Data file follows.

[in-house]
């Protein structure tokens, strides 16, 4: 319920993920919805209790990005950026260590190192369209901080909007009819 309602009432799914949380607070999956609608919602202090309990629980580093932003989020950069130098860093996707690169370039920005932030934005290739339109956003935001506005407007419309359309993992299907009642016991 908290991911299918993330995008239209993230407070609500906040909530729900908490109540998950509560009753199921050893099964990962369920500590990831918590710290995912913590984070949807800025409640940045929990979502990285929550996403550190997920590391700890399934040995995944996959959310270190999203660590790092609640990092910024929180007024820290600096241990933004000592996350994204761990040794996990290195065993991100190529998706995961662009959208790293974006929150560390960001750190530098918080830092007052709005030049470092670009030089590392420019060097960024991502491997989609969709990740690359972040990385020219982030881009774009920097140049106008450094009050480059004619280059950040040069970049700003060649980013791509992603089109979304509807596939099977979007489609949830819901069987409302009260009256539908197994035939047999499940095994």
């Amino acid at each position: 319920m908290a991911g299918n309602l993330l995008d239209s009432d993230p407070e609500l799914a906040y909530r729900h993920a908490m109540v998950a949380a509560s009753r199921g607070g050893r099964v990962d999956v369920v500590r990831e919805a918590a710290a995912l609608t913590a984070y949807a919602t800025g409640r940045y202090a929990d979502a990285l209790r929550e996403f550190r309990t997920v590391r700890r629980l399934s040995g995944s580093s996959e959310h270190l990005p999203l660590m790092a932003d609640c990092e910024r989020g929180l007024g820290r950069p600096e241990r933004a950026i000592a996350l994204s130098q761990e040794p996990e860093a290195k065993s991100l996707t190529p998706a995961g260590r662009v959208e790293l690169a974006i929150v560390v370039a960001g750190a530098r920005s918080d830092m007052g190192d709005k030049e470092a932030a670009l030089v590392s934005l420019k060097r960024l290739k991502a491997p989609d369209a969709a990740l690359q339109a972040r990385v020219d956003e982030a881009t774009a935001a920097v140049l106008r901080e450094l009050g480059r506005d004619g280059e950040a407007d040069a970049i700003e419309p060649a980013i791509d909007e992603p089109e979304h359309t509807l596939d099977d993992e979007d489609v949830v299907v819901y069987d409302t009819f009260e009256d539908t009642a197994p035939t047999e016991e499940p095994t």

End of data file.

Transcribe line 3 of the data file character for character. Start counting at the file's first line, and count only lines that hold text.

């Amino acid at each position: 319920m908290a991911g299918n309602l993330l995008d239209s009432d993230p407070e609500l799914a906040y909530r729900h993920a908490m109540v998950a949380a509560s009753r199921g607070g050893r099964v990962d999956v369920v500590r990831e919805a918590a710290a995912l609608t913590a984070y949807a919602t800025g409640r940045y202090a929990d979502a990285l209790r929550e996403f550190r309990t997920v590391r700890r629980l399934s040995g995944s580093s996959e959310h270190l990005p999203l660590m790092a932003d609640c990092e910024r989020g929180l007024g820290r950069p600096e241990r933004a950026i000592a996350l994204s130098q761990e040794p996990e860093a290195k065993s991100l996707t190529p998706a995961g260590r662009v959208e790293l690169a974006i929150v560390v370039a960001g750190a530098r920005s918080d830092m007052g190192d709005k030049e470092a932030a670009l030089v590392s934005l420019k060097r960024l290739k991502a491997p989609d369209a969709a990740l690359q339109a972040r990385v020219d956003e982030a881009t774009a935001a920097v140049l106008r901080e450094l009050g480059r506005d004619g280059e950040a407007d040069a970049i700003e419309p060649a980013i791509d909007e992603p089109e979304h359309t509807l596939d099977d993992e979007d489609v949830v299907v819901y069987d409302t009819f009260e009256d539908t009642a197994p035939t047999e016991e499940p095994t």